Here’s How Not Making Your Bed Will Save Your Life
Does your morning routine include making your bed? After reading this article, your rise-and-shine ritual might just change.
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Most of us were raised being taught to make our beds. It was one of the things that had to be done before going to school, probably right after breakfast. As we grew into adulthood, the lesson stayed with us, “get up, and make your bed.” Even though the deliberate action of tidying up one’s bed every morning can prove beneficial to our mental well-being, it can be damaging to our physical health.
I’m sure you’ve heard of dust mites, unless you have been living under a rock (which very well may contain dust mites). If you have heard of them but don’t know what they really do, let me explain. Dust mites feed off your dead skin cells and perspiration, and can trigger asthma and contribute to allergy issues. Most of these microscopic relatives of spiders live in your bedding, your mattress, and your pillows- over a million of them, in fact. It’s difficult not be grossed out when you think of a million of these invading your personal space at night.
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The American Lung Association says, “Dust mites are not parasites; they don’t bite, sting or burrow into our bodies. The harmful allergen they create comes from their fecal pellets and body fragments.” That’s right, dust mites, dust mite poop, and dust mite “parts” are causing you to cough, sneeze, and sniffle. And guess what? When you make your bed, you are helping them to thrive.
Dust mites happily exist in damp, moist environments. When you make your bed as soon as you wake up, you are trapping the warm air and moisture into the bedding, creating a very habitable space for dust mites. Research published in the journal Experimental & Applied Acarology explains that by creating a drier environment, we can decrease the dust mite population in our homes. Specifically, by leaving your bed messy you can reduce asthma and allergen triggers.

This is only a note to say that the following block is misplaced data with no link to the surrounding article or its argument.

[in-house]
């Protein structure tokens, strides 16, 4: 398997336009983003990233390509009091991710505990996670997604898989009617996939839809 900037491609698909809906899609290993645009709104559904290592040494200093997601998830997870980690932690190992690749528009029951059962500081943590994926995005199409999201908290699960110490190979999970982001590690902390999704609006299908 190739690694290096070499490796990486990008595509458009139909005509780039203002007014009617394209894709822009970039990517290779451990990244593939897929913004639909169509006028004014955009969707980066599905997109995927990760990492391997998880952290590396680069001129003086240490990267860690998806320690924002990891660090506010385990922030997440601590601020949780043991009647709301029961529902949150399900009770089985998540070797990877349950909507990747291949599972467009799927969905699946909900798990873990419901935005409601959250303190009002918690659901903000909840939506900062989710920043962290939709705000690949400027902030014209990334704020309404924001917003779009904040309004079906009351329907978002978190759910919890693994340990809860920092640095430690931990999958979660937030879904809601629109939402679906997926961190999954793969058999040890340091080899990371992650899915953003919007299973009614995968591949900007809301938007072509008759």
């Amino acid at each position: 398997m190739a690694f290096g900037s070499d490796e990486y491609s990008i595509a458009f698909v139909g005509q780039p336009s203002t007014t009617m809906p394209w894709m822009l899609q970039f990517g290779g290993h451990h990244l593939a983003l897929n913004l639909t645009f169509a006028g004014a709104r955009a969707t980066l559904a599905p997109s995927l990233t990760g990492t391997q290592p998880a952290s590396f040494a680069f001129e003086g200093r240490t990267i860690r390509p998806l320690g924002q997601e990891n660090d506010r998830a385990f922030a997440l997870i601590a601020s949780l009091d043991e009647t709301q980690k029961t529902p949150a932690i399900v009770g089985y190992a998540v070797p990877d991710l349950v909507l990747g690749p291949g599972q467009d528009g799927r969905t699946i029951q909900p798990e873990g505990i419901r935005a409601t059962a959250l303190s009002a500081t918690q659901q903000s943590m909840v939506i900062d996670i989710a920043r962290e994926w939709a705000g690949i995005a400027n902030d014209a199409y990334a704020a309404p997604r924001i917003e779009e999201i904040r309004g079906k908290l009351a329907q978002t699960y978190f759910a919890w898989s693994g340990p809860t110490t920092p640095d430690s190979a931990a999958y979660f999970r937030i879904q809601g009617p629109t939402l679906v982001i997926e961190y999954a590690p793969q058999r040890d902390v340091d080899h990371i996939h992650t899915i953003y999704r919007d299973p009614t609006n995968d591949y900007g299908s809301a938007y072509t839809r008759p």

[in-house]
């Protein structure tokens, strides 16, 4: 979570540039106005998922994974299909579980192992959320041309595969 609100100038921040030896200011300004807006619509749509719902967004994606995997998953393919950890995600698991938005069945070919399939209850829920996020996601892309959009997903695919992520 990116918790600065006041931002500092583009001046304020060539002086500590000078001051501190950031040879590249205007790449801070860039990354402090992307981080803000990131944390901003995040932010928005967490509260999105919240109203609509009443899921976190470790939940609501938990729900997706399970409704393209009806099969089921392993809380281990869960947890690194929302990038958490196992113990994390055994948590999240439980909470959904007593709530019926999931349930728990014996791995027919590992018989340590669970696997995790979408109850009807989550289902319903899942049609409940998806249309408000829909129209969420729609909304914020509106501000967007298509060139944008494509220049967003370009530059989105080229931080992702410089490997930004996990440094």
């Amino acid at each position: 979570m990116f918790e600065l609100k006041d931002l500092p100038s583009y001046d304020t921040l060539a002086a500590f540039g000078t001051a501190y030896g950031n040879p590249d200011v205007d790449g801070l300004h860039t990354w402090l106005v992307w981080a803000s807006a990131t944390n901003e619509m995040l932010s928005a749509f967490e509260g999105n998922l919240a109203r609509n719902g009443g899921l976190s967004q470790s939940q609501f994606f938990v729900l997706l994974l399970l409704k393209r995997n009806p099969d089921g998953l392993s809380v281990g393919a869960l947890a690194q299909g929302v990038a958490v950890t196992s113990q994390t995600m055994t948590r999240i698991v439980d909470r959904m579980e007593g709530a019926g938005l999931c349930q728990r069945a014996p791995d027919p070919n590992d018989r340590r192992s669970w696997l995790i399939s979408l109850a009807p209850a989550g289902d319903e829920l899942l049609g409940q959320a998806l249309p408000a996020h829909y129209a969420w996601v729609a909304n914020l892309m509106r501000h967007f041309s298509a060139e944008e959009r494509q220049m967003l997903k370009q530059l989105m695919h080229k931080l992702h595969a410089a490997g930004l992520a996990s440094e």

As I mentioned before, making your bed does promote a healthy mental state, but many other things do as well. Personally, I only make my bed if I have company coming over and need to tidy the rest of the house as well. Otherwise, I leave it as is. If you are concerned about the dust mite population in your bedroom, consider these two options: 1.) If you simply must make your bed, try doing so as the last thing before leaving the house. Give your sheets some time to dry out from the previous night’s tossing and turning. 2.) Once a month, sprinkle baking soda on your mattress, allow to sit for five minutes, and vacuum off. This helps sanitize your mattress as well as remove those nasty allergens. Also, it’s a good idea to wash your sheets and pillowcases every couple of weeks- more frequently if you live in tropical weather.
If you don’t suffer from asthma or have allergies triggered by dust, then I wouldn’t worry too much about dust mites since they are a part of our lives. If you find yourself coughing, or having trouble breathing while in bed, try leaving your bed a mess for a while, as well as using baking soda as described above.
So remember, the next time someone says you should “make your bed,” tell them “science says otherwise.”
By Raven Fon